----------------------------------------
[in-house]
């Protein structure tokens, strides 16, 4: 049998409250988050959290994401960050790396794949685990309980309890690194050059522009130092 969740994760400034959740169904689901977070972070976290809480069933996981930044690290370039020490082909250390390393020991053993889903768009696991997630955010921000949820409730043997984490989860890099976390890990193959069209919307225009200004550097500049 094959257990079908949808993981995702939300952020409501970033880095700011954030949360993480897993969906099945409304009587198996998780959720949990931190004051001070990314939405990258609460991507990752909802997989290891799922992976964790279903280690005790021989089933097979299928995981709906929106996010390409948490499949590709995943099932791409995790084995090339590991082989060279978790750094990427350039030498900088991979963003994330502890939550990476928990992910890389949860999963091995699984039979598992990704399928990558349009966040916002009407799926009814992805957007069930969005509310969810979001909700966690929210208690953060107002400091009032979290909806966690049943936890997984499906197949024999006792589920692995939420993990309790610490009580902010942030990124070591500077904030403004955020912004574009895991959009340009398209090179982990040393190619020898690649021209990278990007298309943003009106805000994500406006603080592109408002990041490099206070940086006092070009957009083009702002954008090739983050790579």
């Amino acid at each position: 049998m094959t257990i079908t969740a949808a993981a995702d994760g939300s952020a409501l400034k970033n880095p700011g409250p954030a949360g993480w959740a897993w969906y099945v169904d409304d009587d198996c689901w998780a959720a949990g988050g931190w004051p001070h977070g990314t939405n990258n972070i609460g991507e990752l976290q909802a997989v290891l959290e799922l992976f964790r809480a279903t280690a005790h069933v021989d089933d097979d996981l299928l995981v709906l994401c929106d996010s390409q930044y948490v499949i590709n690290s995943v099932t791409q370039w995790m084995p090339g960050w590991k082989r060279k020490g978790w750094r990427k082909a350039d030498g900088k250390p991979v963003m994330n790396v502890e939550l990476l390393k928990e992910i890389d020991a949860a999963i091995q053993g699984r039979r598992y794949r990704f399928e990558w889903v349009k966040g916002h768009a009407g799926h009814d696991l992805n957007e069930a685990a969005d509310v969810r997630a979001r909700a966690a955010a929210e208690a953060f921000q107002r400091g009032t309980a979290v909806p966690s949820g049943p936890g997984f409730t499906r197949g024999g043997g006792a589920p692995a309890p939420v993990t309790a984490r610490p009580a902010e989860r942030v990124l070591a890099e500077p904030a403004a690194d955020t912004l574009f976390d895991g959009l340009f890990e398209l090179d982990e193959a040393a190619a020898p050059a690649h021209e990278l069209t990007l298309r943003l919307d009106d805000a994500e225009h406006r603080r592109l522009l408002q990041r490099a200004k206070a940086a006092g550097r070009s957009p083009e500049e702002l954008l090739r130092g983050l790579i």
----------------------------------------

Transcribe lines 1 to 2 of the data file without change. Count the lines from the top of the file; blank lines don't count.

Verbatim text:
[in-house]
């Protein structure tokens, strides 16, 4: 049998409250988050959290994401960050790396794949685990309980309890690194050059522009130092 969740994760400034959740169904689901977070972070976290809480069933996981930044690290370039020490082909250390390393020991053993889903768009696991997630955010921000949820409730043997984490989860890099976390890990193959069209919307225009200004550097500049 094959257990079908949808993981995702939300952020409501970033880095700011954030949360993480897993969906099945409304009587198996998780959720949990931190004051001070990314939405990258609460991507990752909802997989290891799922992976964790279903280690005790021989089933097979299928995981709906929106996010390409948490499949590709995943099932791409995790084995090339590991082989060279978790750094990427350039030498900088991979963003994330502890939550990476928990992910890389949860999963091995699984039979598992990704399928990558349009966040916002009407799926009814992805957007069930969005509310969810979001909700966690929210208690953060107002400091009032979290909806966690049943936890997984499906197949024999006792589920692995939420993990309790610490009580902010942030990124070591500077904030403004955020912004574009895991959009340009398209090179982990040393190619020898690649021209990278990007298309943003009106805000994500406006603080592109408002990041490099206070940086006092070009957009083009702002954008090739983050790579």